3. In appeal before us, Mr. Gobind Das on behalf of the appellants has contended that the State Government was not competent to acquire the land in question under the Act for the establishment of a steel plant. Our attention is invited in this connection to Sub-section (1) of Section 3 of the Act which provides inter alia that whenever it appears to the State Government that it is necessary or expedient to acquire speedily any land for the purpose of the development of industry, a notification to that effect shall be published in the gazette stating the area and the boundaries of the land proposed to be acquired. The argument of Mr. Gobind Das is that the acquisition of the land for the establishment of a steel plant cannot be said to be for the purpose of the development of the industry. It is not denied by the learned Counsel that a steel plant constitutes an industrial undertaking and that the object of establishing a steel plant is not different from the purpose of the development of the industry as ordinarily understood. It also cannot be disputed that Rourkela steel plant constitutes a big milestone in the industrial development of the country. The contention of Mr. Gobind Das, however, is that the words 'development of industries' have a limited meaning as defined in the Act and the establishment of a steel plant cannot be considered to be for development of industries. The definition of 'development of industries', has been given in Section 2(c) of the Act, According to the definition, development of industries means and includes the construction of the Hirakud Dam and other dams and reservoirs, Hydro Electric Projects and such other schemes or projects as the State Government may, by notification from time to time, specify in this behalf. We have already mentioned above that the first notification, for the acquisition of land was issued on 22-2-1954. Two days before that notification, on 20-2-1954 the Governor of Orissa issued a notification in pursuance of Clause (e) of Section 2 of the Act. In that notification, it was stated that the project for the establishment of a steel plant and allied and ancillary industries in the block of villages round about Rourkela, shall be included within the meaning of the expression 'development of industrie's, as defined in Clause (c) of Section 2 of the Act. In the face of this notification, we are of the opinion that the establishment of the steel plant and ancillary industries at Rourkela should be held to answer to the definition of 'development of industries', as given in the Act. We are unable to subscribe to the submission of Mr., Gobind Das that the schemes and projects which would be the subject- matter of a notification under Section 2(c) must be such as are similar to Hirakund Dam or other Hydro Electric projects. Clause (C) of Section 2 confers wide powers on the State Government to notify any scheme or project as it may consider appropriate for the development of industries and we find nothing in that Clause that the scheme or project which can be the subject matter of a notification must be one similar to Hirakund Dam or other dams or reservoirs or hydro-electric projects.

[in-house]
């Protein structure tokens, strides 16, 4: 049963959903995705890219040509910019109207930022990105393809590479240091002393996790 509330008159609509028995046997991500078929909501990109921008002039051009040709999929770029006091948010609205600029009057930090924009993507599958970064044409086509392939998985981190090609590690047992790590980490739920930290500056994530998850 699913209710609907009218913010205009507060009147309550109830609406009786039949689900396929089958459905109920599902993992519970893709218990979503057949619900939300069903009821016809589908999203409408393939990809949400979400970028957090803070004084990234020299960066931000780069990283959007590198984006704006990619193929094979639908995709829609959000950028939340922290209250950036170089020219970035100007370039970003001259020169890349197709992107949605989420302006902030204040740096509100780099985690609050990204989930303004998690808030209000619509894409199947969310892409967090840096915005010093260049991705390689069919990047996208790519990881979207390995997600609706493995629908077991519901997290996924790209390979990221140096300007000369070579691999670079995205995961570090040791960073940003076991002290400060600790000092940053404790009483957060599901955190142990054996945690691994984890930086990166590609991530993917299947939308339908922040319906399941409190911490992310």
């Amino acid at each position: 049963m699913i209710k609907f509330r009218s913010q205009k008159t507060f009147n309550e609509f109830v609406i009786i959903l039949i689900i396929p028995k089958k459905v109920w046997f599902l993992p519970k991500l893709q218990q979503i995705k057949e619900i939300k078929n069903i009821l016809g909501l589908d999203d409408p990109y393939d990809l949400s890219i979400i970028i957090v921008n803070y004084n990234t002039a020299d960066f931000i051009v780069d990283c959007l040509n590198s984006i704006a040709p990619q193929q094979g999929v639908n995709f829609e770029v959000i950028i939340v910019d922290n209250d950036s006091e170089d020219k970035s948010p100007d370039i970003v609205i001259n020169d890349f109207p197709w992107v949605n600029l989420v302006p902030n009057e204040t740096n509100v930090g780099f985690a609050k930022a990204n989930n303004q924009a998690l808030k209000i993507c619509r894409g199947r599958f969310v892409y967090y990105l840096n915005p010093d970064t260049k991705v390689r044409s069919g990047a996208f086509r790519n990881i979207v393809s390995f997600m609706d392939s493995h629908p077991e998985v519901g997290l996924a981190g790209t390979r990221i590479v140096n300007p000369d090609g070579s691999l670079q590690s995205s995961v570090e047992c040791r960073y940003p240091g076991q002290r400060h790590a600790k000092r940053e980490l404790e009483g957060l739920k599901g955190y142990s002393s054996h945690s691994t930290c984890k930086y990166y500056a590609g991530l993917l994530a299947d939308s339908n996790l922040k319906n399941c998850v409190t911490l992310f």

4. It is then argued by Mr. Gobind Das that part of the lands that were acquired for the purpose of steel plant and ancillary industries are being used as a civil township. It is contended that the acquired land could only be used for the steel plant and ancillary industries and not for a civil township. This contention is equally devoid of force. The establishment of a steel plant necessarily postulates the construction of residential quarters for the workmen to be employed in the plant. In addition to that, lands would be needed for shopping areas, for schools for the children of the employees, for play-grounds, for hospitals and for residential quarters of persons opening their shops catering to the needs of the employees of the steel plant. Lands would likewise be needed for post offices, banks clubs, parks, cinemas, roads, police stations as also for cremation and burial of the dead. Land would also be needed for a variety of other purposes and civil amentities. A township is a necessary adjunct and concomitant of a big steel plant. The fact, therefore, that part of the land which was acquired has been used for civil township would not, in our opinion, affect the validity of the acquisition of the land.